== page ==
* Bates's Lives of the King's Murderers, p. 40. Edit. 1661.

+ Pcters's Dying Legacy, p. 100. Edit. 1660.

t Huntley's Prelates' Usurpations, p. 169.

<i Prynnc's Cant. Doomc, p. 419.

U Historical and Critical Account of Hugh Peters, p. 34. Edit. 17*1.— Granger's. Biog. Hist. vol. iii. p. 64.

Mr. Peters having fled to Rotterdam, there gathered a congregation, and formed a church upon the plan of the independents, to which he was chosen pastor, lie had the celebrated Dr. William Ames for his colleague in the same church; but this excellent divine did not fong survive his removal from Franeker to this place. Mr. Peters continued five or six years, not without the blessing of God upon his ministry, and was succeeded in the pastoral charge by Mr. William Bridge, Mr. Sydrach Sympson, and Mr. Samuel Ward, all famous in their day, and all driven from their native country for nonconformity.t Mr. Peters, during his stay in Holland, appears to have behaved himself so well as to procure great interest and a high degree of reputation in the country: "For, being afterwards in Ireland, and seeing the great distress of the poor protestants, who bad been plundered by the Irish rebels, he went into Holland, and procured about thirty thousand pounds to be sent from thence into Ireland for their relief."^ We hence see how little credit is due to Dr. Nichols, that bold champion for high-church principles, who says, that Mr. Peters, growing into contempt among the people at Rotterdam, was obliged in a little while to leave the place.*

• Peters's Dying Legacy, p. 106.

+ Speeches and Prayers of (he King's Judges, p. 61. Edit. 1660.

| Bailie's Dissnasive, p. 76.

S Ludlow's Memoirs, vol. iii. p. 75. Edit. 1699.

On the resignation of his charge at Rotterdam, in the year 1635, he went to New England, and was chosen pastor of the church at Salem.t There he obtained a high reputation, and was greaily esteemed in the new colony. By an order from the general court of government, dated Boston, March 3, 1636, Mr. Peters, Mr. John Cotton, and Mr. Thomas Shepard, were appointed to assist the governor, deputy-governors, and others, " to make a draught of laws agreeable to the word of God, which might be fundamentals ot the commonwealth, and to present the same to the next general court."j Mr. Peters, after residing there seven years, was sent to England by the government of the new commonwealth to mediate for ease in customs and excise. Upon his arrival in his native country, lie found the nation deeply involved in the horrors of civil war; and being obliged to remain in England, he was not able for some time to accomplish the object of his mission.$ He always intended returning to New England, but one thing or another occurred, in those unsettled times, to prevent him.||

Mr. Peters had not been long arrived in England, before he became a zealous preacher in the parliament's army. In the year 1644, he was with the Earl of Warwick at the siege of Lime, a particular account of which he gave to the house of commons. In 1645, he attended Sir Thomas Fairfax at the taking of Bridgwater; and, bringing letters from the general, he was calied before the house, and gave a circumstantial account of the siege; when the house voted him to receive one hundred pounds, as a reward for his unwearied services. As a preacher he was undoubtedly very serviceable to the cause of the parliament. When it was determined to storm Bridgwater, " Mr. Peters, ia his

• Nichols's Defence of the Church, p. 50. Edit. 1740. + History of New Eng. p. 79.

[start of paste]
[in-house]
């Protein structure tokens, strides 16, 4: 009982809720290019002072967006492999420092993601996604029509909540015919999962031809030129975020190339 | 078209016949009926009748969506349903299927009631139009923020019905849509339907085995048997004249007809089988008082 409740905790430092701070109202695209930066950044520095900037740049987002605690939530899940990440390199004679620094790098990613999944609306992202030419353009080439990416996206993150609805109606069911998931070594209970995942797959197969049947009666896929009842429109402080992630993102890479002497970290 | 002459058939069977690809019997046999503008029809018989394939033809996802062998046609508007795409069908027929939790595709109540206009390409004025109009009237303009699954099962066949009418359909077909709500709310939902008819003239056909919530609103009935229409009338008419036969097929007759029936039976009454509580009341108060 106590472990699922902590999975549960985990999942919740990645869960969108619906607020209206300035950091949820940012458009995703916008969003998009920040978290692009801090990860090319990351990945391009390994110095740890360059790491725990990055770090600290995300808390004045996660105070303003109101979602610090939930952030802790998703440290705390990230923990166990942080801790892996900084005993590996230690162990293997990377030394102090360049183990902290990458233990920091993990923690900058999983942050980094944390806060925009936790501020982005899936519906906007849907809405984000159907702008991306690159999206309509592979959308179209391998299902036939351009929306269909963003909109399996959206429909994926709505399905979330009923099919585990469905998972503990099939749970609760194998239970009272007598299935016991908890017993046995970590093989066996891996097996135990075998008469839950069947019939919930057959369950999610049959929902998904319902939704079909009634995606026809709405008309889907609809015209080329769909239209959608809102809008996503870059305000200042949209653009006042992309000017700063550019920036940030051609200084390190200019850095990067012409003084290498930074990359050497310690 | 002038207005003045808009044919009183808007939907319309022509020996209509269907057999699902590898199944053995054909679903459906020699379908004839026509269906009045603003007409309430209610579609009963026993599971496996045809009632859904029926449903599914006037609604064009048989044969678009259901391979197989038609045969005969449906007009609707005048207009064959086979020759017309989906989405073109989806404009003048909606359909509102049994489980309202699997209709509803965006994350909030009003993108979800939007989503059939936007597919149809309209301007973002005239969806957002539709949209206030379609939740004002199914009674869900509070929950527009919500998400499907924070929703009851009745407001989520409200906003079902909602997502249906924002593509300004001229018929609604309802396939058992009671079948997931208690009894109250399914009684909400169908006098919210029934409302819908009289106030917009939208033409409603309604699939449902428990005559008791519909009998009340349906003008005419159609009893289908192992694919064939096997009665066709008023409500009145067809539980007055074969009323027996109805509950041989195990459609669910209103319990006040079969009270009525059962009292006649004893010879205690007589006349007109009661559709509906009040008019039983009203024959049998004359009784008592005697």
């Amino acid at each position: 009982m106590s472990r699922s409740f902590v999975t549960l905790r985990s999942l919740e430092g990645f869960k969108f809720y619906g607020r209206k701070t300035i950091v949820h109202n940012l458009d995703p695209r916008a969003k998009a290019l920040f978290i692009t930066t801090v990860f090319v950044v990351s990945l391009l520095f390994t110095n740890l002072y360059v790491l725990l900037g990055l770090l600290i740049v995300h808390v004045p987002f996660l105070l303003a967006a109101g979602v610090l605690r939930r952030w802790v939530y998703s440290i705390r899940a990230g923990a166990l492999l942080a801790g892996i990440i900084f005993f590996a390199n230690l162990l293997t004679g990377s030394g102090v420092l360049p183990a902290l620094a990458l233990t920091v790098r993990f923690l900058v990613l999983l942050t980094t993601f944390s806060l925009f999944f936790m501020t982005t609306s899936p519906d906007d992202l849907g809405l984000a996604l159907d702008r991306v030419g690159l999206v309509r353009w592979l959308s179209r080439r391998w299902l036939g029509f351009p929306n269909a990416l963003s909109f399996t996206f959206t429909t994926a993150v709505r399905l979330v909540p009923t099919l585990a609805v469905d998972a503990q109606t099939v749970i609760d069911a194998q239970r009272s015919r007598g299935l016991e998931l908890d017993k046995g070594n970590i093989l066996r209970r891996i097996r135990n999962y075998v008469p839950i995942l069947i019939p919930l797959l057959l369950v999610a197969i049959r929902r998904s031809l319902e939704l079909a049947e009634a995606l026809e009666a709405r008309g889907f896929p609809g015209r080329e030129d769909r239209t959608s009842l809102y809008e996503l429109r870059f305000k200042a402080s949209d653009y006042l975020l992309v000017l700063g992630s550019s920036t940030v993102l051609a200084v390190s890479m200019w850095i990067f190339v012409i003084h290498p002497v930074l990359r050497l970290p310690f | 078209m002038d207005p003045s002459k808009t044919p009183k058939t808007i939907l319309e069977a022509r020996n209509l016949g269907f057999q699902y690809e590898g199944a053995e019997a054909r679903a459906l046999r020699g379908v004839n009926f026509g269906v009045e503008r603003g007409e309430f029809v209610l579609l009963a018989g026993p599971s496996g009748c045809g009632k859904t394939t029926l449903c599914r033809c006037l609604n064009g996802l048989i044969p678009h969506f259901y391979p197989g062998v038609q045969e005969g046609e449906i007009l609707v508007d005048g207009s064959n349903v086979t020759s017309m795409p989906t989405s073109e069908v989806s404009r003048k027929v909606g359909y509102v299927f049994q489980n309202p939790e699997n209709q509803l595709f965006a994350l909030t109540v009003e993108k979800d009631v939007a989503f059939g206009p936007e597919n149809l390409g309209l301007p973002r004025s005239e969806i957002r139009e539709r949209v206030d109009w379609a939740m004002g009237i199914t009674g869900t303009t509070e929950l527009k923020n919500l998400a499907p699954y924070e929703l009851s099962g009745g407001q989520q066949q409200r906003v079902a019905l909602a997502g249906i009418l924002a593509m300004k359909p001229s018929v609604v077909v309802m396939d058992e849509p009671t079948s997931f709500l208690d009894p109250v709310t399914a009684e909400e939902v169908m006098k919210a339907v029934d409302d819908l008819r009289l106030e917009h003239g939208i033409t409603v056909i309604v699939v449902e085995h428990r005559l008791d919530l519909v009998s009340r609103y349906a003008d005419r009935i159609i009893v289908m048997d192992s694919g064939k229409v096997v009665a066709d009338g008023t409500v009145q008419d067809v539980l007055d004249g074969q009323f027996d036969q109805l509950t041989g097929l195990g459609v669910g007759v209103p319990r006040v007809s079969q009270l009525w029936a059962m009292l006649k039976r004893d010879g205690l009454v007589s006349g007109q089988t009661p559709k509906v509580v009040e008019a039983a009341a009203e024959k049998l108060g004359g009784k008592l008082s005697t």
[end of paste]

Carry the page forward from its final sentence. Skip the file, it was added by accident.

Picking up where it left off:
Peters's Dying Legacy, p. 97—103. ji Mr. Thomas Peters, a minister of puritan principles, went fo New *

England during the civil war; and after staying about three years, be returned to his native country. He was a worthy man, and author of several eicellent pieces; but whether be was any relation to Mr. Hugh Peters, we have not been able to learn.—Mather's llht. of Ntm Eng. b. iil. p. 214.

sermon on the Lord's day before, encouraged the soldiers to the work."* It would certainly have looked much better, and have been much more consistent with his office as a minister of the gospel of peace and love, if, instead of this, he had excited them as much as possible to spare the effusion of human blood. His conduct in this, however, was not singular. This was too much the spirit and infatuation of the times.

During the above year, Mr. Peters was called before the house of commons; when he gave a particular account of the siege of Bristol, and the cause of sitting down before it, to prevent the plunder and cruelties of Prince Rupert in that part of the country. On this occasion,'he pressed the desire of Sir Thomas Fairfax to have more recruits sent him. He afterwards brought letters from Lieutenantgeneral Cromwell, concerning the taking of Winchestercastle; after which, being called before the house, he gave a circumstantial account of it, when the house voted him to . receive fifty pounds. In this year he returned from the army, and gave an account to the house of the storming and taking of Dartmouth; when he spoke of the valour, unity, and affection of the army, and presented letters, papers, and crucifixes, with other popish relics taken in the place. During his stay on this occasion in London, says Mr. Edwards, "he improved the whole of his time in preaching against the presbyterian government, the assembly, uniformity, common council, and the city of London, ami Fob A ToleRation Of All Sects !"i About the same time, having preached in the mnrkef-place at Torrington, and convinced many, it is said, of their errors in adhering to the king's party, he was sent, with Lieutenant-colonel Berry, to Plymouth, to treat with the governor. Towards the close of this year, he was again railed before the house of commons, and, after giving a particular relation of the proceedings of Sir Thomas Fairfax, he signified, that Lord Hopton's army of five thousand men was disbanded; that Hupton was not gone to Oxford, but had taken shipping for Frince; that many ot the commanders had accompanied him, and others were gone to their own homes; that Pendennis-castle was closely besieged; and that the general intended to return towards Exeter. An order, at the same time, passed the house, for one hundred pounds a year to be scttl-d upon Mr. Peters and his heirs, out of the Earl of